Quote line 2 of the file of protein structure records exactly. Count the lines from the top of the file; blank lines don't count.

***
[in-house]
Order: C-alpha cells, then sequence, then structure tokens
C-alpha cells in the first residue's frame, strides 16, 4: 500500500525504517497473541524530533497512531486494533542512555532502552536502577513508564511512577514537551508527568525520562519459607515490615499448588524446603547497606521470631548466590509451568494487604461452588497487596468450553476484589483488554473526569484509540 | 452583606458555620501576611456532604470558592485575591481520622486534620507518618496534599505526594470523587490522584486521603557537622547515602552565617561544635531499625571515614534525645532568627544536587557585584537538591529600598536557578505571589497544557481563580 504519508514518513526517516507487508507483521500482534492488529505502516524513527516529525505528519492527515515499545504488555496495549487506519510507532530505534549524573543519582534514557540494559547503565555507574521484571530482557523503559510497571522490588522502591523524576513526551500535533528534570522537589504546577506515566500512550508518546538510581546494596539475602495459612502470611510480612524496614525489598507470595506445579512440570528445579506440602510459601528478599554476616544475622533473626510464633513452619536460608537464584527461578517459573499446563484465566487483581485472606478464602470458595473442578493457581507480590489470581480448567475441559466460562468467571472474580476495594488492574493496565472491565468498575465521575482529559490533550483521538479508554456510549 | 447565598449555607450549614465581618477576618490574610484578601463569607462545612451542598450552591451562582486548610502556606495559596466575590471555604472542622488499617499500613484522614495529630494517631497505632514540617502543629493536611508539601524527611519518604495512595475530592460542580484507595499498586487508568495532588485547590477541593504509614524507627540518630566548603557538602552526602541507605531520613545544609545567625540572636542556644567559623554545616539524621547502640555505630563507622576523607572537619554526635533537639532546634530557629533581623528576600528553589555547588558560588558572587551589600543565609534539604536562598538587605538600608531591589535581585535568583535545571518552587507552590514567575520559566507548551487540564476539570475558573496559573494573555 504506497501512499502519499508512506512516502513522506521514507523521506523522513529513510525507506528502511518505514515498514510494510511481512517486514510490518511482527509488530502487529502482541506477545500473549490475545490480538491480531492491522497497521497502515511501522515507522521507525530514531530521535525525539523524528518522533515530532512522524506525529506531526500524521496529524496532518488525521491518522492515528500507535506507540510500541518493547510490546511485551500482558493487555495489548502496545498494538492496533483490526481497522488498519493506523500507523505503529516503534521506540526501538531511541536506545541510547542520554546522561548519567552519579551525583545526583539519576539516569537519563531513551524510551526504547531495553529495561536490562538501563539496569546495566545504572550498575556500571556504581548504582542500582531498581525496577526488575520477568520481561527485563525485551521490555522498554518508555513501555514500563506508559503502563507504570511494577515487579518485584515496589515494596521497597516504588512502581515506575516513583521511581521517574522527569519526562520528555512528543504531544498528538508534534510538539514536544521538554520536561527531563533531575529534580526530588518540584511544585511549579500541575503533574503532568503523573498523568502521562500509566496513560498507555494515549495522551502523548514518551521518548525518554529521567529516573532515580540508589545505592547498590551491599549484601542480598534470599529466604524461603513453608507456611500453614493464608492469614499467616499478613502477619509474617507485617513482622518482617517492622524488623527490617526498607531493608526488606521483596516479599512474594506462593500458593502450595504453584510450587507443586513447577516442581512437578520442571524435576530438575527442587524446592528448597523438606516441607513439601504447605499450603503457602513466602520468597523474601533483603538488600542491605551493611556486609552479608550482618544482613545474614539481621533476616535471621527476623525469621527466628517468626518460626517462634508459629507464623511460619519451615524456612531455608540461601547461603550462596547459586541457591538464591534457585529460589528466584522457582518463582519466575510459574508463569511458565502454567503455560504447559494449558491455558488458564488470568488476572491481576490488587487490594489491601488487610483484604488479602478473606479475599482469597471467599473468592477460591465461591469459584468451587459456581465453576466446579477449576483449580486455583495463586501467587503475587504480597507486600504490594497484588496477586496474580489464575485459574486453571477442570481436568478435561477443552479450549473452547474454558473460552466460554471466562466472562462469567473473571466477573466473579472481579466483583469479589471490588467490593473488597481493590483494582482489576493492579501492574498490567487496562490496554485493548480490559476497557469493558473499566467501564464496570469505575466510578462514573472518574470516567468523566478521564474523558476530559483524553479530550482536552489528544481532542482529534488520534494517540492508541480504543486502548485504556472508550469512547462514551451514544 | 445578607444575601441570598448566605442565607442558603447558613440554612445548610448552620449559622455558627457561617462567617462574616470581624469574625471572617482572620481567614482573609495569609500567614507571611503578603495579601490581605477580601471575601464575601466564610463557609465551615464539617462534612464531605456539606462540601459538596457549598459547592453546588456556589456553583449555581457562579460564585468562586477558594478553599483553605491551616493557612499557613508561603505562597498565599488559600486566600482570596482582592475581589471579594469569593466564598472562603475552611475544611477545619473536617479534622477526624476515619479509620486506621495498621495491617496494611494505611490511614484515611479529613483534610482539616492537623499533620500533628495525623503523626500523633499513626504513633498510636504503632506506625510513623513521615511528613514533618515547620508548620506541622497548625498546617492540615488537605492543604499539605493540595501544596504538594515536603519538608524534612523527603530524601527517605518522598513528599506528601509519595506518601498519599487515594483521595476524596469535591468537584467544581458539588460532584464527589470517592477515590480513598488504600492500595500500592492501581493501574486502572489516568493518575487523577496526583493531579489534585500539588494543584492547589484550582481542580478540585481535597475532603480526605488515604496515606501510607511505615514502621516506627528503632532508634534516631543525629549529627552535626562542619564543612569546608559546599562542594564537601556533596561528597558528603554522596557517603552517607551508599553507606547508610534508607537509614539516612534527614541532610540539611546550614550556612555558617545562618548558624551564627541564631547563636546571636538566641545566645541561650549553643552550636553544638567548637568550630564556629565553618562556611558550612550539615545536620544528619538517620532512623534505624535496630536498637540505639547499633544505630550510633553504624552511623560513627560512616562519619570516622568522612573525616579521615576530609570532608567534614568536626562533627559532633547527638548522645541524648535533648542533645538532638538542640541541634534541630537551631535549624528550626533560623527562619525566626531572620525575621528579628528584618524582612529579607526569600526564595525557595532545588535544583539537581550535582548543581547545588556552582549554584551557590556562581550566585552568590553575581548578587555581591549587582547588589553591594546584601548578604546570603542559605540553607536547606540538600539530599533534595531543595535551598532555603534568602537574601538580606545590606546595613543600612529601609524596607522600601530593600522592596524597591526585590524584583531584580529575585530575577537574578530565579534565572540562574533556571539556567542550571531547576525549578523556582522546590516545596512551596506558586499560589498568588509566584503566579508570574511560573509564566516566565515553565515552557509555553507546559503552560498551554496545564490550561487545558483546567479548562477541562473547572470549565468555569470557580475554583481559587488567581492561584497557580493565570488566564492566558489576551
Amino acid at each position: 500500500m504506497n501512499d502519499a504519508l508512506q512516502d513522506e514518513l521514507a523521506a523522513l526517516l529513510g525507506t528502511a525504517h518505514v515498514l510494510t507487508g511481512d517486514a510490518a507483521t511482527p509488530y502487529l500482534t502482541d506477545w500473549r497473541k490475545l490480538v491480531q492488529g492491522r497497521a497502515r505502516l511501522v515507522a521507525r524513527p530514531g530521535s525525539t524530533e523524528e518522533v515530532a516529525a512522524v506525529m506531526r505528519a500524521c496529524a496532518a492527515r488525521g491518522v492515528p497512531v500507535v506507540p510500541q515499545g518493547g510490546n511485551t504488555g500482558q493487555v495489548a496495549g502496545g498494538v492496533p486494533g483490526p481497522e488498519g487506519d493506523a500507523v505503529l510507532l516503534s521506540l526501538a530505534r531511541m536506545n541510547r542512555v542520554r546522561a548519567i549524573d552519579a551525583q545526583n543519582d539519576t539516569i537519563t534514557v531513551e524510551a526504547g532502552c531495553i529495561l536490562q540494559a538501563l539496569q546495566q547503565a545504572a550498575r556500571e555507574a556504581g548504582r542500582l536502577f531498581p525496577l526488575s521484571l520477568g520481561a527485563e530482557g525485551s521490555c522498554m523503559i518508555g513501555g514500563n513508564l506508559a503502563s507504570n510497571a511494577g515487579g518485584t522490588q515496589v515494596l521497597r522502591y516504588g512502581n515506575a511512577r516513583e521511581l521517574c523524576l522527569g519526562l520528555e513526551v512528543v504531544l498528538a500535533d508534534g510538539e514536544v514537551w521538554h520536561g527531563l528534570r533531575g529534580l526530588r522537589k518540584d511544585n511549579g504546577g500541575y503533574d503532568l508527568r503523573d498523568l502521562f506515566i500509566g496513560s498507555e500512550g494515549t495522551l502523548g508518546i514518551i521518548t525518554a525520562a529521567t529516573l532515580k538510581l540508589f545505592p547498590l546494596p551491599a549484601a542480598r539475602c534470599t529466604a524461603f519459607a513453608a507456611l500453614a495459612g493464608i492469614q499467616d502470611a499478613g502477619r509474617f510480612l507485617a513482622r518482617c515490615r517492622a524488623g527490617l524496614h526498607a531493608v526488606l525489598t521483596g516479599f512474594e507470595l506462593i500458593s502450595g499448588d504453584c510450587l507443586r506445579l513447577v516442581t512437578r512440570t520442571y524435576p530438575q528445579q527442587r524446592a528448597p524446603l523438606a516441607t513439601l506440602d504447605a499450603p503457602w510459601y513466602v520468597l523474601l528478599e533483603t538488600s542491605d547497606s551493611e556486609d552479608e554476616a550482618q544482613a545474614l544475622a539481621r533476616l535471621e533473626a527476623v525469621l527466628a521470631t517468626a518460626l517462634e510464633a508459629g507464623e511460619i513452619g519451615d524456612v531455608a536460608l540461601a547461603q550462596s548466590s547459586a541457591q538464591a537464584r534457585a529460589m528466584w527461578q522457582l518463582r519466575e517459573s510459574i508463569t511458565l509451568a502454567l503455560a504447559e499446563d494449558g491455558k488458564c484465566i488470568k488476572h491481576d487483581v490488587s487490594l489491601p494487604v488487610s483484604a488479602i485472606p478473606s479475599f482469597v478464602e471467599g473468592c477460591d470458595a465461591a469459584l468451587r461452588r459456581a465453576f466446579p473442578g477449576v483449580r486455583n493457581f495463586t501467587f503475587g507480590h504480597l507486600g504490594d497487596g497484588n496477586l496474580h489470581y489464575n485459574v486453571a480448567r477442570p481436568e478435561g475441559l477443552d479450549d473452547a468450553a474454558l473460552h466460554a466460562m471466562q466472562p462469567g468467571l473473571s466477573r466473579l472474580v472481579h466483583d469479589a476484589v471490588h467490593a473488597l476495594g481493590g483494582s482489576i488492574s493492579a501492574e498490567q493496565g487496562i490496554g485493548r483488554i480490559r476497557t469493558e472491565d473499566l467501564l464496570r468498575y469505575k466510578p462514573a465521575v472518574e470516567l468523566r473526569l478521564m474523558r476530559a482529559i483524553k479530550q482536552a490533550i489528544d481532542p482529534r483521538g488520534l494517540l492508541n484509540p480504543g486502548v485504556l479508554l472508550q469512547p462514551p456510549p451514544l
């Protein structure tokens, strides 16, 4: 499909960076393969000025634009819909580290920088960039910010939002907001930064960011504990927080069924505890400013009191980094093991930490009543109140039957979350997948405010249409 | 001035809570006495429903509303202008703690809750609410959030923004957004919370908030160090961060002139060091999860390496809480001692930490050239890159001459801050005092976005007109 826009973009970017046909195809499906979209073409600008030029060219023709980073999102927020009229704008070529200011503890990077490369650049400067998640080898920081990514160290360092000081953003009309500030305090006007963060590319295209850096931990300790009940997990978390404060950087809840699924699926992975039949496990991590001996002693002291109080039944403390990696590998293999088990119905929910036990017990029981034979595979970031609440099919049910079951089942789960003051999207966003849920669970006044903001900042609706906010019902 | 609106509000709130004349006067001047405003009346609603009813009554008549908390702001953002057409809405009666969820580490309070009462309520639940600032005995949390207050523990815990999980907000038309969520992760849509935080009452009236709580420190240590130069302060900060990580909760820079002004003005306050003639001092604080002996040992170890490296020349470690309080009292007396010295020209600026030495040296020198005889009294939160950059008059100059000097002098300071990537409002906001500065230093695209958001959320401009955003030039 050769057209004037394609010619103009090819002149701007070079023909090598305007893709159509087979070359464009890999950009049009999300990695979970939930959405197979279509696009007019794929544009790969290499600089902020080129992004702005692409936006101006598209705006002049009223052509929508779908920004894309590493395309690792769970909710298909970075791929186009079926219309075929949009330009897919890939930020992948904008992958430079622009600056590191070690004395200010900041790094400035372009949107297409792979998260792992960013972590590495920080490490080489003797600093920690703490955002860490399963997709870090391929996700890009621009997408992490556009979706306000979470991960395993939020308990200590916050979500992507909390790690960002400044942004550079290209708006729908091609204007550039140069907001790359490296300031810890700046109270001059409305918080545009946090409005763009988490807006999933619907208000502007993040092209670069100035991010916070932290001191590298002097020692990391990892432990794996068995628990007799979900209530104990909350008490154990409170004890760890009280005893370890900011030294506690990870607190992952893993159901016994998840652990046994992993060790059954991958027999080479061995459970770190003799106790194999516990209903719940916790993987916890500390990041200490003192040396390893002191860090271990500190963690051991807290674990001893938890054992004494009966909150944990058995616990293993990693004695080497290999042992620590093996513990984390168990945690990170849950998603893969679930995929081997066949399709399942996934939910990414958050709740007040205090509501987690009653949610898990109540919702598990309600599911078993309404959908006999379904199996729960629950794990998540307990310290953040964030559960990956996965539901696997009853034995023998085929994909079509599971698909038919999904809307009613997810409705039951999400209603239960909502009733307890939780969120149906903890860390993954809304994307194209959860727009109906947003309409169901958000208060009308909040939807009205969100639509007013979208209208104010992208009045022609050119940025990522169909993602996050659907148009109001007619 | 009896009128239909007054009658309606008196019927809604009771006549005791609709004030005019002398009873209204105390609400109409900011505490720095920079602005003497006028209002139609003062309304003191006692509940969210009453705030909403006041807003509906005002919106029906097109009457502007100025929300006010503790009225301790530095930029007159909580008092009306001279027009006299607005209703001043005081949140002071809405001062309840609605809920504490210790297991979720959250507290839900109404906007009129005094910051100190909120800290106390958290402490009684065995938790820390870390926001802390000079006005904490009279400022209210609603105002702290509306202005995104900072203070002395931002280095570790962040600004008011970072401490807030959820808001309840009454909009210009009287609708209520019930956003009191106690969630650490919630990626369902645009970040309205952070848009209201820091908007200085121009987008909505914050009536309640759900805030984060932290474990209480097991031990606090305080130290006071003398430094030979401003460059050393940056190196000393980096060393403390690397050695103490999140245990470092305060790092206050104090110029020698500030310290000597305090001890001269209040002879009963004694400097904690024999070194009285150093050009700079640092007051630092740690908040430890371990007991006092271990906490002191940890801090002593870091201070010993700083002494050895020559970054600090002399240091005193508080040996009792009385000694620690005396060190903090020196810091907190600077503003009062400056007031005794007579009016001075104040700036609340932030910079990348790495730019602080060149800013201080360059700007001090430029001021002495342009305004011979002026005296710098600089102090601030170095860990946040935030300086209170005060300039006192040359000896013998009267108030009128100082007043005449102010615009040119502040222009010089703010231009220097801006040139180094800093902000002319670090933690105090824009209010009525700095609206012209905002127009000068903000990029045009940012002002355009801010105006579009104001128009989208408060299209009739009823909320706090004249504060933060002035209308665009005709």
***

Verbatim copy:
Order: C-alpha cells, then sequence, then structure tokens